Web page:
About SCA

Sudden Cardiac Arrest (SCA) is a condition in which the heart suddenly and unexpectedly stops beating. Each year approximately 300,000 people die from SCA. The vast majority of these deaths are caused by the initiation of abnormal heart rhythm called ventricular fibrillation (VF), a condition in which there is uncoordinated contraction of the cardiac muscle of the ventricles in the heart, and ventricular tachycardia (VT),a fast heart rhythm, that originates in one of the ventricles of the heart. These are two types of abnormal, chaotic heart rhythms that can bring on SCA.

SCA is very different from a heart attack, myocardial infarction, resulting from the partial interruption of blood supply into the heart, causing heart muscle to die. With a heart attack it is often preceded with jaw, chest, arm, upper abdomen pain. Nausea and sweating are common. (1) SCA rarely has warning signs and the victim often loses consciousness, with an 8 percent survival rate. When a person is having a heart attack they usually remain conscious and alert. With proper treatment many people survive. SCA can be successfully treated in many victims by using an automated external defibrillator (AED), but time is critical. (1) Survival rates between 40-50 percent have been achieved where AED programs have been successfully implemented.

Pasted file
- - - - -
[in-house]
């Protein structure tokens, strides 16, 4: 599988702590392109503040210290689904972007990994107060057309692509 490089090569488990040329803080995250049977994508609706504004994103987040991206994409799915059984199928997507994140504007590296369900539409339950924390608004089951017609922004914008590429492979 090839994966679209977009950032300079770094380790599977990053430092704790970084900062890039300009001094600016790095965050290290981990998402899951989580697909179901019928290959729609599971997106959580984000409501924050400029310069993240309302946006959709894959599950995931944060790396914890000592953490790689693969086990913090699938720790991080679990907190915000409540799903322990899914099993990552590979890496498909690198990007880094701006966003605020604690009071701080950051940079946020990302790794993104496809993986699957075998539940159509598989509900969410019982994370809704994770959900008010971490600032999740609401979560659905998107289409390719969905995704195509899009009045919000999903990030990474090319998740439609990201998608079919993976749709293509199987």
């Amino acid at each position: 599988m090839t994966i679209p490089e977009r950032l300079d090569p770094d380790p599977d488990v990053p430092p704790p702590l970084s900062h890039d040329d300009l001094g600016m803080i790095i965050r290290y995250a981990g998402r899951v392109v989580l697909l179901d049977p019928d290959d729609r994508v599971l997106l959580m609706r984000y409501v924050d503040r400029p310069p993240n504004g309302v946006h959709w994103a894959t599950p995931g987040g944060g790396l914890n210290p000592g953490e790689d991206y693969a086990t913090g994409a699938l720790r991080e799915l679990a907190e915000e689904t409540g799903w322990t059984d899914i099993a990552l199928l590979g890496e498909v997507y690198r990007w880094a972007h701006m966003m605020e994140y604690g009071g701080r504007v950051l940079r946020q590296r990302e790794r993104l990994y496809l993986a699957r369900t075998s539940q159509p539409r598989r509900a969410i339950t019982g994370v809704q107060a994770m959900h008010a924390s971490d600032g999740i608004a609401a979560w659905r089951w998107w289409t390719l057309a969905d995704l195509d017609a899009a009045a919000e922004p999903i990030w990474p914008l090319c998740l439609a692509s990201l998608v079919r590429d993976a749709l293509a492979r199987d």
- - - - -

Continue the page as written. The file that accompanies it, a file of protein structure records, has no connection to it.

Causes of SCA

There are many factors that can increase a person’s risk of SCA. The two leading risk factors are previous heart attack and coronary heart disease. (2) There are 75 percent cases of SCA linked to a previous heart attack. A person’s risk is higher during the first six months after a heart attack. It is important to remember that although pre-existing heart disease and heart attacks are a common cause of cardiac arrest, many victims of SCA have no heart problems. (2) There are 80 percent of SCA cases linked with coronary heart disease, blockage of blood vessels. Risk factors for coronary artery disease include smoking, high cholesterol or an enlarged heart. Fifty percent of men and 63 percent of women who experience arrest due to coronary heart disease have no prior symptoms. (1) The chances of experiencing SCA do increase with age of occurrence being 60 years.  SCA is indiscriminate as to race, age or gender. Other risk factors include heart failure, family history of SCA and history of heart disease or heart rhythm disorders.

(1)  American Heart Association: National Heart, Blood and Lung Institute data, April 2011
(2)  Cleveland Clinic website, March 2010